Appeals to the Supreme Court

Franklin Pierce appointed a judge to the Supreme Court during his tenure :

Further appeals were made to lower federal courts.

Late years and death

Pierce retired into private life at the end of his presidency. After losing the presidential nomination for a second term, Pierce quipped, as it is said, "there is nothing more to do but drink" - which he obviously did more often. He is said to have knocked over an elderly pedestrian in his carriage while drunk. The case was dropped for lack of evidence. Especially after the death of his wife in 1863, his alcohol problems increased. During the Civil War from 1861 to 1865, he strongly opposed the policies of President Abraham Lincoln , which is why he was even branded a traitor in the northern parts of the country. After the fatal assassination attempt on Lincoln in 1865, Pierce's house was polluted by an angry mob , supporters of the murdered president. His predecessor Millard Fillmore also faced attacks on his house because of his criticism of President Lincoln.

Franklin Pierce died on October 8, 1869, at the age of 64, of cirrhosis of the liver , which was probably caused by years of excessive alcohol consumption. In his will he also considered the children of the writer Nathaniel Hawthorne . The future first wife Barbara Pierce Bush (1925-2018) was a descendant of Franklin Pierce.


Franklin Pierce on a presidential dollar

There is now consensus among historians that Franklin Pierce's presidency is a failure. In addition to his foreign policy, which led to strong upheavals with Great Britain, his inability to resolve the conflict between northern and southern states is mentioned above all. He had not succeeded in resolutely countering the growing political tensions that arose between the parts of the country. On the contrary, his policies, like those of his predecessor Fillmore and his successor Buchanan, tended to fuel the conflict, which ultimately led to the civil war. Or as the historian Christof Mauch Pierce summarized: "Instead of reacting to the problems of his time, he had committed himself to a backward-looking policy based on the principles of his predecessors, which intensified tensions between North and South even more." A few weeks before Pierce's term of office was over, MP Charles Francis Adams , son of John Quincy Adams and grandson of John Adams , wrote to Senator Charles Sumner that one should be happy to have had a president like Pierce, since his mistakes all followed President would be a lesson. Historians today agree that Adams was mistaken in this assessment in view of the government record of Pierce's successor James Buchanan, which led to the Civil War . Pierce was largely forgotten after the Civil War, something that has hardly changed since then. In the 21st century he is hardly known even in the USA.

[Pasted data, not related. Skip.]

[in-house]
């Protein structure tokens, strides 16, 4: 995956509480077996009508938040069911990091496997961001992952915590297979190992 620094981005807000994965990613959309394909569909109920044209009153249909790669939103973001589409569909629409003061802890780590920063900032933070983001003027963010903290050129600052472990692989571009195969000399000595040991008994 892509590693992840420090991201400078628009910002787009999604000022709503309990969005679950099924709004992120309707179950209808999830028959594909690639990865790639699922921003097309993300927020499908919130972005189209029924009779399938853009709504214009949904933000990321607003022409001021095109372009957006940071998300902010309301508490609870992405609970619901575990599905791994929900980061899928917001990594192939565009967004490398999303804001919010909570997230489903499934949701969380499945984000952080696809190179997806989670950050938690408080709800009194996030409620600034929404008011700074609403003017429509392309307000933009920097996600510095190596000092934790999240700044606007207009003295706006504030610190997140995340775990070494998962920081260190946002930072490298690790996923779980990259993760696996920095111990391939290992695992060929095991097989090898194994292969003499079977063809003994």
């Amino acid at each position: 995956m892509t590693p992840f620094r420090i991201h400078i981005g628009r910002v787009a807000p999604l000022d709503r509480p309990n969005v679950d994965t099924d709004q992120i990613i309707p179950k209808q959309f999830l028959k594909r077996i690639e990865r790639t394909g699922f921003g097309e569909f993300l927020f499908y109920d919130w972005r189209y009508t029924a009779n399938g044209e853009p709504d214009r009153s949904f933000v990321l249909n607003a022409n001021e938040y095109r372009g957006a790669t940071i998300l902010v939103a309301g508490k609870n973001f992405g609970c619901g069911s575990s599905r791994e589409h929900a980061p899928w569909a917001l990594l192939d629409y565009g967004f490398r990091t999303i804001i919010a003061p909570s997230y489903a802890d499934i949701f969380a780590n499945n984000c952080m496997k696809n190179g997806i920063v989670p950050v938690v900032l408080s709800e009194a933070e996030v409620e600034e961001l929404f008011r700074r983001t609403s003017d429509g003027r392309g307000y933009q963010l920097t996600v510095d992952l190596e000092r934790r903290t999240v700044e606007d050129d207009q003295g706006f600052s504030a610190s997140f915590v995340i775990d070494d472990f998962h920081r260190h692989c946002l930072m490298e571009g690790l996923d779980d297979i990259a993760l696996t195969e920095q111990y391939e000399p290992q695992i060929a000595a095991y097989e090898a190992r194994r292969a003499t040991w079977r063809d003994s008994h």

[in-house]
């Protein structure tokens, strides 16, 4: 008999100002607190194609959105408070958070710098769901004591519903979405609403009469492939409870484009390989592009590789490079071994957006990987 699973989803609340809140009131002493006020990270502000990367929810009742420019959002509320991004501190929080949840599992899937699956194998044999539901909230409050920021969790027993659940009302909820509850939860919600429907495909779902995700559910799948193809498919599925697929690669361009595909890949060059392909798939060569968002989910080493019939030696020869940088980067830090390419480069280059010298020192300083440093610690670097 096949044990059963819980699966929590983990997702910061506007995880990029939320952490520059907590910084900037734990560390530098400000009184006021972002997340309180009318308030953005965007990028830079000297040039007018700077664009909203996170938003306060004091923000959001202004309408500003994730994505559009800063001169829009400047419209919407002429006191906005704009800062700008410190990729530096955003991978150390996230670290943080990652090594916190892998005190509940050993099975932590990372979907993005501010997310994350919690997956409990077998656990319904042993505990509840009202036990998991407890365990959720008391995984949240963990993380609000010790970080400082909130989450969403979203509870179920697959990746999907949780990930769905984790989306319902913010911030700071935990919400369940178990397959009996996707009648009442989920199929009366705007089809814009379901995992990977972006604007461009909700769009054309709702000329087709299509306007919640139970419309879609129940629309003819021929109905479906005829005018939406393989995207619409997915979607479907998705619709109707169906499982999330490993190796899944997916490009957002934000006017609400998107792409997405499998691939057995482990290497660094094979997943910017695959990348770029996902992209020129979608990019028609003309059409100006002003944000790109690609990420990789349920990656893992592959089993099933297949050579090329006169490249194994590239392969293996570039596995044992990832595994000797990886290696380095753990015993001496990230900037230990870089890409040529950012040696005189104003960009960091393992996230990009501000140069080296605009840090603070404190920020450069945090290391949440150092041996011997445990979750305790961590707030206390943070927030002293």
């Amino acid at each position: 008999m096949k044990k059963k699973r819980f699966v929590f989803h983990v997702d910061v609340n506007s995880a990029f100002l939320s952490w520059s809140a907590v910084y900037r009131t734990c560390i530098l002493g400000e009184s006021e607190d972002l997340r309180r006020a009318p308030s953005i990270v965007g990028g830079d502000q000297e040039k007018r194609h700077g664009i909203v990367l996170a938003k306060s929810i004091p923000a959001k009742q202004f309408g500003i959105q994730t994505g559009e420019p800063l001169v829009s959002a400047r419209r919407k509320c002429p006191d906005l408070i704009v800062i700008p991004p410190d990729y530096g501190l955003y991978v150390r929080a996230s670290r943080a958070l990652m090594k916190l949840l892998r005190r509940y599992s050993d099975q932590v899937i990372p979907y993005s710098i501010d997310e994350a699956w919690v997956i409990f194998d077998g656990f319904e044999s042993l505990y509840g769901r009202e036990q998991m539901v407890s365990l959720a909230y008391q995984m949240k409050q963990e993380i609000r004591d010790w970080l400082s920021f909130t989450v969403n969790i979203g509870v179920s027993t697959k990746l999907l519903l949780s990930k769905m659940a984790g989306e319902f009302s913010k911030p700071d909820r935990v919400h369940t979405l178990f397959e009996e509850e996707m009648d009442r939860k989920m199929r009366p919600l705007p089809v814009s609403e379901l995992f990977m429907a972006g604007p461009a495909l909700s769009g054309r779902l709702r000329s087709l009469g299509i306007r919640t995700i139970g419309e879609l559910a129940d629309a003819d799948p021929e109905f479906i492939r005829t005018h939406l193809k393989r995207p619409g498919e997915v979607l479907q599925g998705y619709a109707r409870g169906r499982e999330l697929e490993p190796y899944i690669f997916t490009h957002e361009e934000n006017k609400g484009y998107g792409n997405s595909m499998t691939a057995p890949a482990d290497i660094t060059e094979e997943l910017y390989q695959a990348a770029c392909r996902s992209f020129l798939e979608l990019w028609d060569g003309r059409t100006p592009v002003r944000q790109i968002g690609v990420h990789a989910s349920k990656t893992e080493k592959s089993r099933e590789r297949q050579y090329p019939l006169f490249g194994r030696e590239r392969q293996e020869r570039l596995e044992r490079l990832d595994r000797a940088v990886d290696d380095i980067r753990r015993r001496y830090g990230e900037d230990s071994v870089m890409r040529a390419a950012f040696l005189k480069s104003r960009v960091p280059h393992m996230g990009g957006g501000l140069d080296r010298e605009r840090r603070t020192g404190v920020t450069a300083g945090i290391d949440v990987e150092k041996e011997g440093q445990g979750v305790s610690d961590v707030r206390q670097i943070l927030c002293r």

See also


Web links

Commons : Franklin Pierce  - collection of images, videos and audio files

Individual evidence

  1. ^ Paul F. Boller, Jr .: Presidential Anecdotes . Revised edition. Oxford University Press, Oxford 1996, ISBN 0-19-510715-2 , p. 113 .
  2. Michael F. Holt: Prologue to Conflict: The Crisis and Compromise of 1850 Univ. Prof. Kentucky 2005 ISBN 978-0-8131-9136-2 p. 186 ff.
  3. ^ Nancy Hendricks: America's First Ladies: A Historical Encyclopedia and Primary Document Collection of the Remarkable Women of the White House . ABC-CLIO, Santa Barbara 2015, ISBN 978-1-61069-882-5 , p. 110 f.
  4. ^ Jean H. Baker: Franklin Pierce: Campaigns and Elections. In:, University of Virginia , accessed April 10, 2018.
  5. ^ Christof Mauch: Franklin Pierce (1853-1857). The backward-looking president. In: Christof Mauch (Ed.): The American Presidents. 5th, continued and updated edition. Munich 2009, pp. 163–169, here: p. 165
  6. Based on the consumer price index , USD 20 million in 1854 corresponds to almost USD 600 million in 2014: [1]
  7. ^ Christof Mauch: Franklin Pierce (1853-1857). The backward-looking president. In: Christof Mauch (Ed.): The American Presidents. 5th, continued and updated edition. Munich 2009, p. 163–169, here: p. 167
    Jean H. Baker: Franklin Pierce: Foreign Affairs. In:, University of Virginia , accessed April 10, 2018.
  8. ^ Christof Mauch: Franklin Pierce (1853-1857). The backward-looking president. In: Christof Mauch (Ed.): The American Presidents. 5th, continued and updated edition. Munich 2009, pp. 163–169, here: pp. 167–168
  9. ^ Jean H. Baker: Franklin Pierce: Domestic Affairs. In:, University of Virginia , accessed April 10, 2018.
  10. ^ Jean H. Baker: Franklin Pierce: Life After the Presidency. In:, University of Virginia , accessed April 10, 2018.
  11. Wills of the US Presidents, ed. By Herbert R. Collins and David B. Weaver, New York: Communications Channels, Inc, 1976, pp. 108-113. ISBN 0-916164-01-2
  12. ^ Christof Mauch: Franklin Pierce (1853-1857). The backward-looking president. In: Christof Mauch (Ed.): The American Presidents. 5th, continued and updated edition. Munich 2009, pp. 163–169, here: p. 169
  13. ^ Christof Mauch: Franklin Pierce (1853-1857). The backward-looking president. In: Christof Mauch (Ed.): The American Presidents. 5th, continued and updated edition. Munich 2009, pp. 163–169, here: p. 169
    Jean H. Baker: Franklin Pierce: Impact and Legacy. In:, University of Virginia , accessed April 10, 2018.